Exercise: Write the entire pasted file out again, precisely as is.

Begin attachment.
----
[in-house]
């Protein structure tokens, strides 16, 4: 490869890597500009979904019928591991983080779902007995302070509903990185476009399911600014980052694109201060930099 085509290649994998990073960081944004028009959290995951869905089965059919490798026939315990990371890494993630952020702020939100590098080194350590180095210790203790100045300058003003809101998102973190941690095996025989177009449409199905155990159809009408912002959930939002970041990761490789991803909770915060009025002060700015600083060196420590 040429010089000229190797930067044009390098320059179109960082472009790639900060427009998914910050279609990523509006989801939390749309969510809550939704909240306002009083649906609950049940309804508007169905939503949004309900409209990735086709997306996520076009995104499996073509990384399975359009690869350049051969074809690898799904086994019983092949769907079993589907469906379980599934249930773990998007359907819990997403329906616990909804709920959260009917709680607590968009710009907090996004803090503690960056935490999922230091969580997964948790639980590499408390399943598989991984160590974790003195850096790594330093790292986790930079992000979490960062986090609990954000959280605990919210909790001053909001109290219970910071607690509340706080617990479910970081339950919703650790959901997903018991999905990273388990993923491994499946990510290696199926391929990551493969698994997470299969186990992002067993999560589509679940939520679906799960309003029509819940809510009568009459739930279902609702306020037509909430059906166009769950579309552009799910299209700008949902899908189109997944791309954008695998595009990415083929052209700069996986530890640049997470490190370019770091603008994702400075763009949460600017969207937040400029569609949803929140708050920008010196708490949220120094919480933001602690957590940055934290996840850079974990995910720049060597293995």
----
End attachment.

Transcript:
[in-house]
């Protein structure tokens, strides 16, 4: 490869890597500009979904019928591991983080779902007995302070509903990185476009399911600014980052694109201060930099 085509290649994998990073960081944004028009959290995951869905089965059919490798026939315990990371890494993630952020702020939100590098080194350590180095210790203790100045300058003003809101998102973190941690095996025989177009449409199905155990159809009408912002959930939002970041990761490789991803909770915060009025002060700015600083060196420590 040429010089000229190797930067044009390098320059179109960082472009790639900060427009998914910050279609990523509006989801939390749309969510809550939704909240306002009083649906609950049940309804508007169905939503949004309900409209990735086709997306996520076009995104499996073509990384399975359009690869350049051969074809690898799904086994019983092949769907079993589907469906379980599934249930773990998007359907819990997403329906616990909804709920959260009917709680607590968009710009907090996004803090503690960056935490999922230091969580997964948790639980590499408390399943598989991984160590974790003195850096790594330093790292986790930079992000979490960062986090609990954000959280605990919210909790001053909001109290219970910071607690509340706080617990479910970081339950919703650790959901997903018991999905990273388990993923491994499946990510290696199926391929990551493969698994997470299969186990992002067993999560589509679940939520679906799960309003029509819940809510009568009459739930279902609702306020037509909430059906166009769950579309552009799910299209700008949902899908189109997944791309954008695998595009990415083929052209700069996986530890640049997470490190370019770091603008994702400075763009949460600017969207937040400029569609949803929140708050920008010196708490949220120094919480933001602690957590940055934290996840850079974990995910720049060597293995």